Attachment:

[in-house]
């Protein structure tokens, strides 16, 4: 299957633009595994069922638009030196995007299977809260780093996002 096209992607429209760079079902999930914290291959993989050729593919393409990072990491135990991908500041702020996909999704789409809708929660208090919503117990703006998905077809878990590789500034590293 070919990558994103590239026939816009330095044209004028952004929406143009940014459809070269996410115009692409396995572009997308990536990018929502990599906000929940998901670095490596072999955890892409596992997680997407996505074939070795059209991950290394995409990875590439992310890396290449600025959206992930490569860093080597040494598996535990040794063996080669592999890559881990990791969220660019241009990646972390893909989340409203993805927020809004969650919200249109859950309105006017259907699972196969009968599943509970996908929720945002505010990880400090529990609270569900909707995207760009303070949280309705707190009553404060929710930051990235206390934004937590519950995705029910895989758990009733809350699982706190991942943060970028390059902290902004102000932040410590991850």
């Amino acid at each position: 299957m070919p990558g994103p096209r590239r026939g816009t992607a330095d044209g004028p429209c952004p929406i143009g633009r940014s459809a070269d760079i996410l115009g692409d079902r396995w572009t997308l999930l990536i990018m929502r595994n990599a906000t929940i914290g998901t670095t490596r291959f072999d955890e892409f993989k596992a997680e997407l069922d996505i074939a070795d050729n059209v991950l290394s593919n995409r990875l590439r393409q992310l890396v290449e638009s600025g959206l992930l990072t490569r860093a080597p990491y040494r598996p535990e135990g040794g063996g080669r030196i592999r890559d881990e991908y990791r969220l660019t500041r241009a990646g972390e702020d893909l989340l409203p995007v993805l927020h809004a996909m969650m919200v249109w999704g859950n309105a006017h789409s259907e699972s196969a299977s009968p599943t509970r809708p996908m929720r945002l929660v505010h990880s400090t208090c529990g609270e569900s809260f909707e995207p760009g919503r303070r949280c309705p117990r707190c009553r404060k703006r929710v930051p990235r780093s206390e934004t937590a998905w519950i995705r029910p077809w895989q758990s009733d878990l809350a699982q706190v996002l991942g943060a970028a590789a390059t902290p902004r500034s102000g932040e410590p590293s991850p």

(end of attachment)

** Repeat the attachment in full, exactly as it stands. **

[in-house]
């Protein structure tokens, strides 16, 4: 299957633009595994069922638009030196995007299977809260780093996002 096209992607429209760079079902999930914290291959993989050729593919393409990072990491135990991908500041702020996909999704789409809708929660208090919503117990703006998905077809878990590789500034590293 070919990558994103590239026939816009330095044209004028952004929406143009940014459809070269996410115009692409396995572009997308990536990018929502990599906000929940998901670095490596072999955890892409596992997680997407996505074939070795059209991950290394995409990875590439992310890396290449600025959206992930490569860093080597040494598996535990040794063996080669592999890559881990990791969220660019241009990646972390893909989340409203993805927020809004969650919200249109859950309105006017259907699972196969009968599943509970996908929720945002505010990880400090529990609270569900909707995207760009303070949280309705707190009553404060929710930051990235206390934004937590519950995705029910895989758990009733809350699982706190991942943060970028390059902290902004102000932040410590991850």
């Amino acid at each position: 299957m070919p990558g994103p096209r590239r026939g816009t992607a330095d044209g004028p429209c952004p929406i143009g633009r940014s459809a070269d760079i996410l115009g692409d079902r396995w572009t997308l999930l990536i990018m929502r595994n990599a906000t929940i914290g998901t670095t490596r291959f072999d955890e892409f993989k596992a997680e997407l069922d996505i074939a070795d050729n059209v991950l290394s593919n995409r990875l590439r393409q992310l890396v290449e638009s600025g959206l992930l990072t490569r860093a080597p990491y040494r598996p535990e135990g040794g063996g080669r030196i592999r890559d881990e991908y990791r969220l660019t500041r241009a990646g972390e702020d893909l989340l409203p995007v993805l927020h809004a996909m969650m919200v249109w999704g859950n309105a006017h789409s259907e699972s196969a299977s009968p599943t509970r809708p996908m929720r945002l929660v505010h990880s400090t208090c529990g609270e569900s809260f909707e995207p760009g919503r303070r949280c309705p117990r707190c009553r404060k703006r929710v930051p990235r780093s206390e934004t937590a998905w519950i995705r029910p077809w895989q758990s009733d878990l809350a699982q706190v996002l991942g943060a970028a590789a390059t902290p902004r500034s102000g932040e410590p590293s991850p």